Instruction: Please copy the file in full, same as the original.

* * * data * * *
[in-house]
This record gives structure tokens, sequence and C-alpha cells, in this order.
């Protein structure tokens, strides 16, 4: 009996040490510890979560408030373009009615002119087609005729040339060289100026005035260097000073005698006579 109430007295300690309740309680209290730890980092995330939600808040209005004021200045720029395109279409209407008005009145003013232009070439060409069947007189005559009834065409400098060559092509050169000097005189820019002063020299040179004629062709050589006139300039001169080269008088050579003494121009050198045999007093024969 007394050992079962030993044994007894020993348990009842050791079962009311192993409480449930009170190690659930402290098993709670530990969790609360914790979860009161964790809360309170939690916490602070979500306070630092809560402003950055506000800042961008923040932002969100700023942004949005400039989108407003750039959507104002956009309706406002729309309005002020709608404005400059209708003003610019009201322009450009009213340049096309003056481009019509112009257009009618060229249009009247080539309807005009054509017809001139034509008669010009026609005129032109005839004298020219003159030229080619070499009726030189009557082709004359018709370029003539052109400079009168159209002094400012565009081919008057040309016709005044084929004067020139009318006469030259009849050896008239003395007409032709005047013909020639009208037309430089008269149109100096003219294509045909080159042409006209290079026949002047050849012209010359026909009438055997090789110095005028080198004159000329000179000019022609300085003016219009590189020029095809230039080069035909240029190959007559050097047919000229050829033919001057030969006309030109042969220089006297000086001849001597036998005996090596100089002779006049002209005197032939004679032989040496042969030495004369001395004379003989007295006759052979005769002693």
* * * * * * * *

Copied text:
[in-house]
This record gives structure tokens, sequence and C-alpha cells, in this order.
């Protein structure tokens, strides 16, 4: 009996040490510890979560408030373009009615002119087609005729040339060289100026005035260097000073005698006579 109430007295300690309740309680209290730890980092995330939600808040209005004021200045720029395109279409209407008005009145003013232009070439060409069947007189005559009834065409400098060559092509050169000097005189820019002063020299040179004629062709050589006139300039001169080269008088050579003494121009050198045999007093024969 007394050992079962030993044994007894020993348990009842050791079962009311192993409480449930009170190690659930402290098993709670530990969790609360914790979860009161964790809360309170939690916490602070979500306070630092809560402003950055506000800042961008923040932002969100700023942004949005400039989108407003750039959507104002956009309706406002729309309005002020709608404005400059209708003003610019009201322009450009009213340049096309003056481009019509112009257009009618060229249009009247080539309807005009054509017809001139034509008669010009026609005129032109005839004298020219003159030229080619070499009726030189009557082709004359018709370029003539052109400079009168159209002094400012565009081919008057040309016709005044084929004067020139009318006469030259009849050896008239003395007409032709005047013909020639009208037309430089008269149109100096003219294509045909080159042409006209290079026949002047050849012209010359026909009438055997090789110095005028080198004159000329000179000019022609300085003016219009590189020029095809230039080069035909240029190959007559050097047919000229050829033919001057030969006309030109042969220089006297000086001849001597036998005996090596100089002779006049002209005197032939004679032989040496042969030495004369001395004379003989007295006759052979005769002693």